Vol. 20, No. 4,971 - The American Reporter - May 5, 2014




by Mark Scheinbaum
AR Correspondent
Angel Fire, N.M.
September 1, 2010
American Opinion
IRAQ REPRISE: AMERICA GETS A PRESIDENT

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INDIANAPOLIS, Ind. -- I'll eat just about anything once. There is not much I don't like or won't try.

Even the foods I don't like are things I only mildly dislike. There may be the odd dish here and there that I really don't like - ultra-sweet cole slaw, black pudding, pickled pigs feet - but I'd be hard-pressed to name something I absolutely hate (although "anything vegan" comes pretty close).

I'm actually pretty experimental when it comes to food. I'm the kind of guy who puts ketchup on scrambled eggs (but never on steak), enjoys smoked oysters, and loves peanut butter on a hamburger.

In fact, one of my favorite hamburgers in Indianapolis is the Shewman Burger from Scotty's Brewhouse - a quarter-pound burger with jalapeños, bacon, and a nice big glob of peanut butter. My other favorite is Boogie Burger's Rise & Shine. This tasty dish includes a fried egg, over easy, and bacon with cheddar cheese.

Of course, everything goes great with bacon, so you can't go wrong adding it. In fact, the only thing better than bacon? More bacon.

But a lot of people make a nasty face and make that guttural, gagging "eeuwww" sound - from the back of the throat, like they're trying not to barf at the thought of my comfort food (first, quit being an overdramatic baby!) when I mention that my favorite burgers have peanut butter or a fried egg on it.

"Have you tried it?" I always challenge the haters.

"No, but it just sounds gross," they protest feebly.

"Do you like peanut butter (or fried eggs)?" I ask.

"Yes," they admit.

"Do you like hamburgers?"

"Of course."

"Do you like bacon?"

"Who doesn't?"

"Then why don't you like those three together?"

"Because they just sound wrong together."

Oh, but they taste so right. I have issued a personal challenge to many people: try the Shewman Special, or the Rise & Shine, and if you don't like it, I'll buy your lunch. If you do, you buy mine. No one has taken me up on it yet, but I'm confident I can finagle a free lunch this way.

But while I try to be somewhat open-minded about foods of the world, I think I may have found something I'm nearly prepared to say no to.

I recently read an article in The Local, Sweden's English newspaper, about surströmming (sir-stroe-ming), a Swedish "delicacy." I use the term sort of ironically, because the word surströmming is Swedish for "sour herring," although some linguists and surstömming survivors prefer the term "rotten herring."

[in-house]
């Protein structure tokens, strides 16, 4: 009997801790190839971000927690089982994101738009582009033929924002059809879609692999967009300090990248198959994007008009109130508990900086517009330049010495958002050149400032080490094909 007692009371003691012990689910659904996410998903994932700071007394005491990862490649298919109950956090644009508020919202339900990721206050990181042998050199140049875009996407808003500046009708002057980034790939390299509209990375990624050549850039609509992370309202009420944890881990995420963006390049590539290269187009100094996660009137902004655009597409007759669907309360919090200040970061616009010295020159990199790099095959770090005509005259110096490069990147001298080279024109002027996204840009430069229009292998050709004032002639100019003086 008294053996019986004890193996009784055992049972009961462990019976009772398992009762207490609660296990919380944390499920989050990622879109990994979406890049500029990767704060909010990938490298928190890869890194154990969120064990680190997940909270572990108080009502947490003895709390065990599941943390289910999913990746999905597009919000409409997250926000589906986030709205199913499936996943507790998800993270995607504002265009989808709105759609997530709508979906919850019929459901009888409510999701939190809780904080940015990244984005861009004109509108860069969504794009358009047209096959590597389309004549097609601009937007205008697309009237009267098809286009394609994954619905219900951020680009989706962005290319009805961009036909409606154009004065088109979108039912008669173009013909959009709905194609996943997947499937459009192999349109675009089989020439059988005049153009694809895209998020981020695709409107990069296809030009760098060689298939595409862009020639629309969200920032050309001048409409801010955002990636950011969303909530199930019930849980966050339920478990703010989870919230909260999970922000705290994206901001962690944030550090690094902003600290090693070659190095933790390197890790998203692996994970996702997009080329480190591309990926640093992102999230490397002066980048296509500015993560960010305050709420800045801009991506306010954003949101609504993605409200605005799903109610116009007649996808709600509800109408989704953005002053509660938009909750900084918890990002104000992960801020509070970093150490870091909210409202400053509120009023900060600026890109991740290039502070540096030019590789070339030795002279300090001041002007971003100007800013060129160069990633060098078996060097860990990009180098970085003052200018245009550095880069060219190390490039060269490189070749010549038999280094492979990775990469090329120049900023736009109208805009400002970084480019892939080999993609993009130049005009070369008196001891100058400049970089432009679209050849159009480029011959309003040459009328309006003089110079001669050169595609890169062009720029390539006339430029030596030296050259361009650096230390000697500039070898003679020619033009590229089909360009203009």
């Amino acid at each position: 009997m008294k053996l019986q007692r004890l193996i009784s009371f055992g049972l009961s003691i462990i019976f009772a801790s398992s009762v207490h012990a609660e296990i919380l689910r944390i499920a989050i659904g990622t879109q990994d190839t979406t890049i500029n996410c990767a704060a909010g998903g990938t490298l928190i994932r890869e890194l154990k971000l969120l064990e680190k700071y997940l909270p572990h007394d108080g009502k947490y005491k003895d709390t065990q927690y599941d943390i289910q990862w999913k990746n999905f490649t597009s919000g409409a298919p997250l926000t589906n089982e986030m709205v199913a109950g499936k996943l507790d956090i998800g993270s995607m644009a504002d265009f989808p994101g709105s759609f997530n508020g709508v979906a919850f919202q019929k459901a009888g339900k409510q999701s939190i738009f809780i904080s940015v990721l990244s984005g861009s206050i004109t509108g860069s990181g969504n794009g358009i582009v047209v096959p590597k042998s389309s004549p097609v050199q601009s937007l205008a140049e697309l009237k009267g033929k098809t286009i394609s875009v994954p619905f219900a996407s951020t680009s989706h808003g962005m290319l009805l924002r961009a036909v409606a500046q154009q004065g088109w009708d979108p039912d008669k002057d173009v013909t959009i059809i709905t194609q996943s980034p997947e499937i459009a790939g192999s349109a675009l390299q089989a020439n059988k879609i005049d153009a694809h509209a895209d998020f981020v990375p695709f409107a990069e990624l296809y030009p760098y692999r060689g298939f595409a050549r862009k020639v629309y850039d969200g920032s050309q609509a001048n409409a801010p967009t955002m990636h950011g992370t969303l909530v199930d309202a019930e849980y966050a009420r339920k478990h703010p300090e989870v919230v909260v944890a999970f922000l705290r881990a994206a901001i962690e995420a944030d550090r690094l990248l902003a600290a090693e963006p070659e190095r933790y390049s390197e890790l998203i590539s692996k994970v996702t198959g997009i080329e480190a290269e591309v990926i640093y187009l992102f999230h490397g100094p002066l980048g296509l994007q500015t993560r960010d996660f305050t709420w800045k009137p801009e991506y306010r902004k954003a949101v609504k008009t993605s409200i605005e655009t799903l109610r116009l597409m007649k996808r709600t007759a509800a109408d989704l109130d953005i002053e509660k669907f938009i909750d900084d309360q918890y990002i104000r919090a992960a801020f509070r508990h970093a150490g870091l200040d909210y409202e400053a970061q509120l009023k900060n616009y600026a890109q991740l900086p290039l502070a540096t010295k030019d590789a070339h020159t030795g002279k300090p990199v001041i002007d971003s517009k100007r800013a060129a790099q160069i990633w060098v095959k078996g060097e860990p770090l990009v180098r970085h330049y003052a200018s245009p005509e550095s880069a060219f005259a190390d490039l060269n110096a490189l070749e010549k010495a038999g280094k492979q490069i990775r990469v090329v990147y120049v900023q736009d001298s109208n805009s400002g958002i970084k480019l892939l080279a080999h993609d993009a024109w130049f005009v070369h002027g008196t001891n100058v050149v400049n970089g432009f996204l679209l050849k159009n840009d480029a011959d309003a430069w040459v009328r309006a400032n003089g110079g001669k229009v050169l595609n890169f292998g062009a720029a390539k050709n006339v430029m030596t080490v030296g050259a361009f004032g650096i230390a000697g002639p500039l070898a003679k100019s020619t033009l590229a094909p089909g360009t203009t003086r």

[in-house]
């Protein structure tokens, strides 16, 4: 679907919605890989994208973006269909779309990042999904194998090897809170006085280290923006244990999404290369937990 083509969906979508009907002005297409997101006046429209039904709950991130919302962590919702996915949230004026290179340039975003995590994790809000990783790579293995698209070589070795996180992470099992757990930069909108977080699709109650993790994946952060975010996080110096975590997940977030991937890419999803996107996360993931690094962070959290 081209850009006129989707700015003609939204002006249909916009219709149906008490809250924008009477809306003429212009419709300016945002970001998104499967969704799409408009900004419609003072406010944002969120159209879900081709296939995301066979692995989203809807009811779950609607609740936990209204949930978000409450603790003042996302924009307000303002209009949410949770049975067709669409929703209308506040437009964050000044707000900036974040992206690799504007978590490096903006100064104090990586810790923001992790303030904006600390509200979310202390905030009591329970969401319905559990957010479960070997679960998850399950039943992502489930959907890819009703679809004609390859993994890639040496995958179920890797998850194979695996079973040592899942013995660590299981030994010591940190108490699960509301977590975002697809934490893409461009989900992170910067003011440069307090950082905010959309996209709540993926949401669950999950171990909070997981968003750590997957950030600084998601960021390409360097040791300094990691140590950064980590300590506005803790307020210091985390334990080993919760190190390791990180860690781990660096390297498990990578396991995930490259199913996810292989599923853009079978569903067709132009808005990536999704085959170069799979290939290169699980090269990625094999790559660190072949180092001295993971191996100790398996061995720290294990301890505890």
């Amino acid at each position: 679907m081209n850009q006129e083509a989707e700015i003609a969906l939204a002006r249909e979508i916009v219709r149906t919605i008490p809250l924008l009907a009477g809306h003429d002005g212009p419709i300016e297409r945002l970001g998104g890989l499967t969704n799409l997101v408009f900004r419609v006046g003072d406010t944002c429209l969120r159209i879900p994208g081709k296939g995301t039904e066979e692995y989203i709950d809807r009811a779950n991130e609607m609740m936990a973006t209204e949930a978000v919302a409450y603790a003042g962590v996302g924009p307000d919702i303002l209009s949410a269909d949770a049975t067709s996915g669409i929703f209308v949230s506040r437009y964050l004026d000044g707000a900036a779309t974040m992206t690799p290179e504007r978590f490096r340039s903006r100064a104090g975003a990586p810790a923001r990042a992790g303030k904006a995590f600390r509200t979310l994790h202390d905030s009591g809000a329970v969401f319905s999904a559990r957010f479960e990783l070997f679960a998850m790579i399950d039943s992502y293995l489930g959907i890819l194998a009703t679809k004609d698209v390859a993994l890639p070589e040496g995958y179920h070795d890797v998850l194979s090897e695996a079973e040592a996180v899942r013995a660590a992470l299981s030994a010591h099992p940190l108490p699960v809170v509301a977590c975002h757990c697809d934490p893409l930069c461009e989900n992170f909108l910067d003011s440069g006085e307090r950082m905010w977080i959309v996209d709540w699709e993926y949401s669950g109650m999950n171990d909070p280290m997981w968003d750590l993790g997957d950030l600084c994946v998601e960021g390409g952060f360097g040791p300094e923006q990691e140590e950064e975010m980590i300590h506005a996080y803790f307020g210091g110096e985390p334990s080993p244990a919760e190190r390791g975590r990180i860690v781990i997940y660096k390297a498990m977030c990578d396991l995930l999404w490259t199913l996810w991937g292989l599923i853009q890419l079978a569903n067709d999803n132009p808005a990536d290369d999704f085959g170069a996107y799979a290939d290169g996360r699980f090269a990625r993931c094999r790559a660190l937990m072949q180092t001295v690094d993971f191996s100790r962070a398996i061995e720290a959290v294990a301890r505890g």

It's not surprising that this exists though. The Scandinavians and northern Europeans love their herring. On trips with my dad to Holland (his home country), we would stop by herring stand after herring stand so he could get a pickled herring with onions.

I tried one, and was glad to say I had tried it, but didn't care to repeat the experience. My dad, on the other hand, would get out and buy one whenever we passed a herring stand. We sometimes went out of our way to pass by three herring stands on the way to the train station.

But those crazy Swedes have taken the herring thing a step further, and fermented it in tin cans to create one of the most nasty, potent, offensive weapons anyone has ever stuck into their mouth.

According to the story, surströmming has actually been banned from many apartment complexes. Students use it to disrupt class so they can get out of school for a couple of days. And several airlines have banned the canned good because they're afraid it will explode on a flight.

Surströmming is basically herring that is caught in May and June, fermented for a couple months, and then placed in cans, where it continues to ferment. After a year, says The Local, the fish will release "a variety of gases" that can cause the cans to bulge and distend.

Know what else makes a can bulge and distend? Botulism.

I also know several people who release "a variety of gases," but that doesn't mean I consider them a delicacy, or even interesting to hang out with.

This is about the time of year the Swedes will eat surströmming, usually on thin bread with potatoes, red onions, sour cream, dill, and tomatoes, to be followed by hours of violent vomiting and explosive diarrhea.

I decided, after reading this article, that surströmming will most likely go on the "never to be eaten, even when you're starving" list, along with black pudding. But I'm willing to try it before I make a definitive statement. If I like it, you pay for my trip to Sweden; if I don't, I pay for yours.

I wonder how it would taste with peanut butter and bacon?

AR Humor Writer Erik Deckers publishes his column and other humorous articles at his Laughing Stalk blog.

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